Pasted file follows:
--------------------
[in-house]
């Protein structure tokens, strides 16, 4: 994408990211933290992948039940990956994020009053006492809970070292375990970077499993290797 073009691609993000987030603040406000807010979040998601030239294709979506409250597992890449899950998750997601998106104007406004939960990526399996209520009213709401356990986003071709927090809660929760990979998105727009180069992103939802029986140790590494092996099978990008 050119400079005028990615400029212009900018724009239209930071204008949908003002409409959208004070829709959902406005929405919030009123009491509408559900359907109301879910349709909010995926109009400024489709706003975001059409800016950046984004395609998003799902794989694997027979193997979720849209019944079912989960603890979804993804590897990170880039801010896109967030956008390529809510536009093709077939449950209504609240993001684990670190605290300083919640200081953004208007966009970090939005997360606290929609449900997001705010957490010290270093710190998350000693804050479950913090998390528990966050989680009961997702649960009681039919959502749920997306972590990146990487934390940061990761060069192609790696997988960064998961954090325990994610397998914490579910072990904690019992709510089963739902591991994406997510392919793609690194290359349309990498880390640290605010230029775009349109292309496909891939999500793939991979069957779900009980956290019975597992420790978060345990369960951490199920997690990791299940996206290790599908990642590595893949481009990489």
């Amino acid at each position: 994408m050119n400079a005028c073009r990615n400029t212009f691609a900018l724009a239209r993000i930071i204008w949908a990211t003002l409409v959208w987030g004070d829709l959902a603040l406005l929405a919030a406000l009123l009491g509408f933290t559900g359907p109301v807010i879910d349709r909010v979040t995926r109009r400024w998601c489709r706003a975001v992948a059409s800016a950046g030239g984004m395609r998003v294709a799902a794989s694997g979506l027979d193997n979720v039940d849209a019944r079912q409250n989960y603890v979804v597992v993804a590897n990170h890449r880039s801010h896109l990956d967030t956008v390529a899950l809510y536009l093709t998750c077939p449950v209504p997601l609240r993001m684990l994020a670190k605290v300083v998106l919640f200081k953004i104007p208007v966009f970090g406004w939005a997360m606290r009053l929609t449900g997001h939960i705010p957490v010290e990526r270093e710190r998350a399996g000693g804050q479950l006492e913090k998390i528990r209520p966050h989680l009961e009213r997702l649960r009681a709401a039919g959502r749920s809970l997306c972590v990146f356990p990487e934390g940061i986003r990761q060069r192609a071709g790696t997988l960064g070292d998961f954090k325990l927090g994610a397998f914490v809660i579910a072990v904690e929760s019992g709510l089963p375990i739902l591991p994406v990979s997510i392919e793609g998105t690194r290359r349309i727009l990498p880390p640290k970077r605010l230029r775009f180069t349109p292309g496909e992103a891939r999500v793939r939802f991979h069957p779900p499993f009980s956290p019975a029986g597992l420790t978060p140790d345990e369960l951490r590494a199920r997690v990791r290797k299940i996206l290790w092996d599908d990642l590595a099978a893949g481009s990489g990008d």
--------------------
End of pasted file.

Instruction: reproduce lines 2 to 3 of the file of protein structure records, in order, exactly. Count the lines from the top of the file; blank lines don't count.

């Protein structure tokens, strides 16, 4: 994408990211933290992948039940990956994020009053006492809970070292375990970077499993290797 073009691609993000987030603040406000807010979040998601030239294709979506409250597992890449899950998750997601998106104007406004939960990526399996209520009213709401356990986003071709927090809660929760990979998105727009180069992103939802029986140790590494092996099978990008 050119400079005028990615400029212009900018724009239209930071204008949908003002409409959208004070829709959902406005929405919030009123009491509408559900359907109301879910349709909010995926109009400024489709706003975001059409800016950046984004395609998003799902794989694997027979193997979720849209019944079912989960603890979804993804590897990170880039801010896109967030956008390529809510536009093709077939449950209504609240993001684990670190605290300083919640200081953004208007966009970090939005997360606290929609449900997001705010957490010290270093710190998350000693804050479950913090998390528990966050989680009961997702649960009681039919959502749920997306972590990146990487934390940061990761060069192609790696997988960064998961954090325990994610397998914490579910072990904690019992709510089963739902591991994406997510392919793609690194290359349309990498880390640290605010230029775009349109292309496909891939999500793939991979069957779900009980956290019975597992420790978060345990369960951490199920997690990791299940996206290790599908990642590595893949481009990489």
């Amino acid at each position: 994408m050119n400079a005028c073009r990615n400029t212009f691609a900018l724009a239209r993000i930071i204008w949908a990211t003002l409409v959208w987030g004070d829709l959902a603040l406005l929405a919030a406000l009123l009491g509408f933290t559900g359907p109301v807010i879910d349709r909010v979040t995926r109009r400024w998601c489709r706003a975001v992948a059409s800016a950046g030239g984004m395609r998003v294709a799902a794989s694997g979506l027979d193997n979720v039940d849209a019944r079912q409250n989960y603890v979804v597992v993804a590897n990170h890449r880039s801010h896109l990956d967030t956008v390529a899950l809510y536009l093709t998750c077939p449950v209504p997601l609240r993001m684990l994020a670190k605290v300083v998106l919640f200081k953004i104007p208007v966009f970090g406004w939005a997360m606290r009053l929609t449900g997001h939960i705010p957490v010290e990526r270093e710190r998350a399996g000693g804050q479950l006492e913090k998390i528990r209520p966050h989680l009961e009213r997702l649960r009681a709401a039919g959502r749920s809970l997306c972590v990146f356990p990487e934390g940061i986003r990761q060069r192609a071709g790696t997988l960064g070292d998961f954090k325990l927090g994610a397998f914490v809660i579910a072990v904690e929760s019992g709510l089963p375990i739902l591991p994406v990979s997510i392919e793609g998105t690194r290359r349309i727009l990498p880390p640290k970077r605010l230029r775009f180069t349109p292309g496909e992103a891939r999500v793939r939802f991979h069957p779900p499993f009980s956290p019975a029986g597992l420790t978060p140790d345990e369960l951490r590494a199920r997690v990791r290797k299940i996206l290790w092996d599908d990642l590595a099978a893949g481009s990489g990008d």